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Researchers compare two widely used data sources to examine hospital nurse staffing

With increasing concerns on about the adequacy of hospital nurse staffing and the implications for patient safety, it is important to examine the consistency of nurse staffing measures from different data sets. Specifically, to what extent does nurse staffing appear differently as measured by different data sources? Do the nurse staffing measures derived from different data sources show similar relationships with patient outcomes? To answer these questions, researchers at the Agency for Healthcare Research and Quality compared the American Hospital Association (AHA) annual survey with the California Office for Statewide Health Planning and Development (OSHPD) data on nurse staffing for 372 non-Federal, acute care hospitals in California. The OSHPD data appeared to be more complete, to include data on unlicensed nursing staff such as nurse aides (which comprised an average of 26 percent of nursing personnel), and to be more closely associated with patient outcomes.

Both databases showed that hospitals with higher registered nurse (RN) hours per adjusted patient day had significantly lower risk-adjusted rates for decubitus ulcers (bed sores) and mortality. However, the RN measures derived from OSHPD had greater effects on these outcomes than did the measures based on the AHA survey. No significant relationship was found between RN hours and rates of failure-to-rescue (patients who die after a complication). The data from both sources matched closely on overall average licensed nurse staffing level (total RNs and licensed practical nurses) and skill mix. Yet, staffing level data varied substantially by hospital characteristics. The AHA data more closely matched the OSHPD data for teaching, urban, large, or nonprofit hospitals (average relative difference ranged from less than 1 percent to 15 percent). However, AHA data showed an average of 16 to 49 percent higher staffing level than the OSHPD data for rural or small hospitals, whose resources might be too constrained to report annual data to the AHA.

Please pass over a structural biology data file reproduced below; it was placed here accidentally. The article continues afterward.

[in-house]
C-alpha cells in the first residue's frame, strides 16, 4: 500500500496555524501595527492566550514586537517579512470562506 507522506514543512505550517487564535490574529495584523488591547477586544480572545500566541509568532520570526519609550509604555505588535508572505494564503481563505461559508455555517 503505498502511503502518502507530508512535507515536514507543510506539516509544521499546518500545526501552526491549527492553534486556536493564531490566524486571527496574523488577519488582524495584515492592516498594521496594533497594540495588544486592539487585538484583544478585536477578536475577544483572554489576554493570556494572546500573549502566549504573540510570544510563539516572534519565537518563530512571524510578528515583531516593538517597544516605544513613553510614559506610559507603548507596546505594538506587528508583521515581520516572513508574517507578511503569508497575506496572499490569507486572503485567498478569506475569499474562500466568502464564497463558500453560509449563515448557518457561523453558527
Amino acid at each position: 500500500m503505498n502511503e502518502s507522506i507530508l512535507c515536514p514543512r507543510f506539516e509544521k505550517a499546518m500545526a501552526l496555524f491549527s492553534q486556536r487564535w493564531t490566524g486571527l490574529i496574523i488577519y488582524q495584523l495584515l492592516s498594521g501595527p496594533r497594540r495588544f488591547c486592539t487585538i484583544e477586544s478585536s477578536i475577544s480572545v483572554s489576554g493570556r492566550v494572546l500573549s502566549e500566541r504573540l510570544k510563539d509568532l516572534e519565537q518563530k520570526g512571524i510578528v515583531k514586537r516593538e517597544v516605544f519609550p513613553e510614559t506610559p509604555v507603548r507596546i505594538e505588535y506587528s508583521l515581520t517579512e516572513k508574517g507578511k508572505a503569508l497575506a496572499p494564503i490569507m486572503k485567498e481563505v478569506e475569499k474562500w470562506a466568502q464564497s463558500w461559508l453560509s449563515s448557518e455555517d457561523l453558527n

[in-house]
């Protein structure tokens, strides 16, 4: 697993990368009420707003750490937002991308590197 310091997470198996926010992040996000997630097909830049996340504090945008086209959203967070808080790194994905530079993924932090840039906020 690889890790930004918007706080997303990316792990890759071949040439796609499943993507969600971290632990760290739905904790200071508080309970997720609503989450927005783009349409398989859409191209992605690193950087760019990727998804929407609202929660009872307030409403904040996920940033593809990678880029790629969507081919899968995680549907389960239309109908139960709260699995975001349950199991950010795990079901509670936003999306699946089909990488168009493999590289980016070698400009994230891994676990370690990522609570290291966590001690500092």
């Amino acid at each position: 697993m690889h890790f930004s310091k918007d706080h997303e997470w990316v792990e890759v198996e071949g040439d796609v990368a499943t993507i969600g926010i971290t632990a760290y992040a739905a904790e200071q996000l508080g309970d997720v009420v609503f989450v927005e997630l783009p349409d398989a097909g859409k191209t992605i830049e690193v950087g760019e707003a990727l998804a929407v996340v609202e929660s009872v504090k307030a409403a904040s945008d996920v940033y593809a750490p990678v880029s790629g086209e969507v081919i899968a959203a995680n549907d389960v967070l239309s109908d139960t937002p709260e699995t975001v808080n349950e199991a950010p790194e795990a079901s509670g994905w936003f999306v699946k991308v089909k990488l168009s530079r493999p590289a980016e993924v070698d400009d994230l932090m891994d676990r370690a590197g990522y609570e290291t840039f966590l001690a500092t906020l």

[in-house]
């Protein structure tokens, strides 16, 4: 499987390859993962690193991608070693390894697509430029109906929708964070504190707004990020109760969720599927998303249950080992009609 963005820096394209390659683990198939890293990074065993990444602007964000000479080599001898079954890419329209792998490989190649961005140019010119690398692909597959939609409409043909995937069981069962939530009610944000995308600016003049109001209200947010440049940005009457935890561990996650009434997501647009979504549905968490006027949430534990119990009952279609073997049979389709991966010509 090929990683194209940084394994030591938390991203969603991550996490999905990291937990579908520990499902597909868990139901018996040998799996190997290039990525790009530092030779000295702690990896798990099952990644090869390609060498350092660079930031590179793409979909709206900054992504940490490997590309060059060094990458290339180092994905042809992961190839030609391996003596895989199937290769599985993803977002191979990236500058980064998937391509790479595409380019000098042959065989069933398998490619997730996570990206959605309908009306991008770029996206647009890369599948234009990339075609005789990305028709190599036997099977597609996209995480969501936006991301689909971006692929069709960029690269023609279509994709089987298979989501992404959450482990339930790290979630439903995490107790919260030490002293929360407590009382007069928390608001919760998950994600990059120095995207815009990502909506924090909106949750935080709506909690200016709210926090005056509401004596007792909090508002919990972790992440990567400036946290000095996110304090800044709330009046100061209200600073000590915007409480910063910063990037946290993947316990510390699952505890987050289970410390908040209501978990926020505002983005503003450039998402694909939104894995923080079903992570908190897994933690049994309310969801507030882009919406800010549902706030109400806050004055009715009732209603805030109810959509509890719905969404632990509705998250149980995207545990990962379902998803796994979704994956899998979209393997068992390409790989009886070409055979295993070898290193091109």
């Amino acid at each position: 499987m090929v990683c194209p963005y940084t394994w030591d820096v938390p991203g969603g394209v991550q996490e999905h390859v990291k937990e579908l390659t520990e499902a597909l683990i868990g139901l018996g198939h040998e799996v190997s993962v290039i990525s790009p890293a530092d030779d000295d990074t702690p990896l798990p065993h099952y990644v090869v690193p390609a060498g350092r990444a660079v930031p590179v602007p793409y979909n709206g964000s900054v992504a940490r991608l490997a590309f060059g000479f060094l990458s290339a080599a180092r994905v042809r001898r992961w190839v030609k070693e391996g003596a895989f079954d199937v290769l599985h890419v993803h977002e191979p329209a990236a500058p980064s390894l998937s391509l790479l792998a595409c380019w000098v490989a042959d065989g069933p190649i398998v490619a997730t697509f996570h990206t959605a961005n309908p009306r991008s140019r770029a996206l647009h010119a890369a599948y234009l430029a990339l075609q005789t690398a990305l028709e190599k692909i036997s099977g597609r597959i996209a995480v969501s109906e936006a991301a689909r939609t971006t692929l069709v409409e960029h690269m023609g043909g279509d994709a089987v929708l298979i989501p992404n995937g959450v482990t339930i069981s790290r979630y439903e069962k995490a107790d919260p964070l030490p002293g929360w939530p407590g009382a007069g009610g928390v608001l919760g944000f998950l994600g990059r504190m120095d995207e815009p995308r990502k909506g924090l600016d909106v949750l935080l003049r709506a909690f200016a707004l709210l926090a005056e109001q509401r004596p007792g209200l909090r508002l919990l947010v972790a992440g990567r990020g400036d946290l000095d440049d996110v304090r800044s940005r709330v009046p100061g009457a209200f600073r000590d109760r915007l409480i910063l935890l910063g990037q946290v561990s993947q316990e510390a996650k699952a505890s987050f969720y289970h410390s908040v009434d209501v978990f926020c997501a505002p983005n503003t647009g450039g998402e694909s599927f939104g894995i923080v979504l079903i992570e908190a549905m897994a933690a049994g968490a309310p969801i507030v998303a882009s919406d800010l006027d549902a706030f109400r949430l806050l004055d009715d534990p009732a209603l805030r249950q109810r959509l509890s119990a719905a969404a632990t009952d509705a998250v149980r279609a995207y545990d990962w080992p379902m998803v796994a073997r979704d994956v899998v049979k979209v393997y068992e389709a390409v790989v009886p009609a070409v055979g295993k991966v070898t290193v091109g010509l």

The findings suggest that refining the AHA annual survey as a national database for nurse staffing could significantly enhance the capacity to monitor the nurse workforce and its effect on quality of care. Particularly, improvements are needed in data on unlicensed staff such as nurse aides, measuring nurse staff by nursing unit, type of nursing activity (for example, direct care vs. management), educational level, national origin, and productive hours (absent hours for vacation, sick leave, etc.).

See "Disparities between two common data sources on hospital nurse staffing," by H. Joanna Jiang, Ph.D., Carol Stocks, R.N., M.H.S.A., and Cindy J. Wong, M.S., M.A., in the Journal of Nursing Scholarship 38(2), pp. 187-193, 2006. Reprints (AHRQ Publication No. 06-R055) are available from the AHRQ Publication Clearinghouse.

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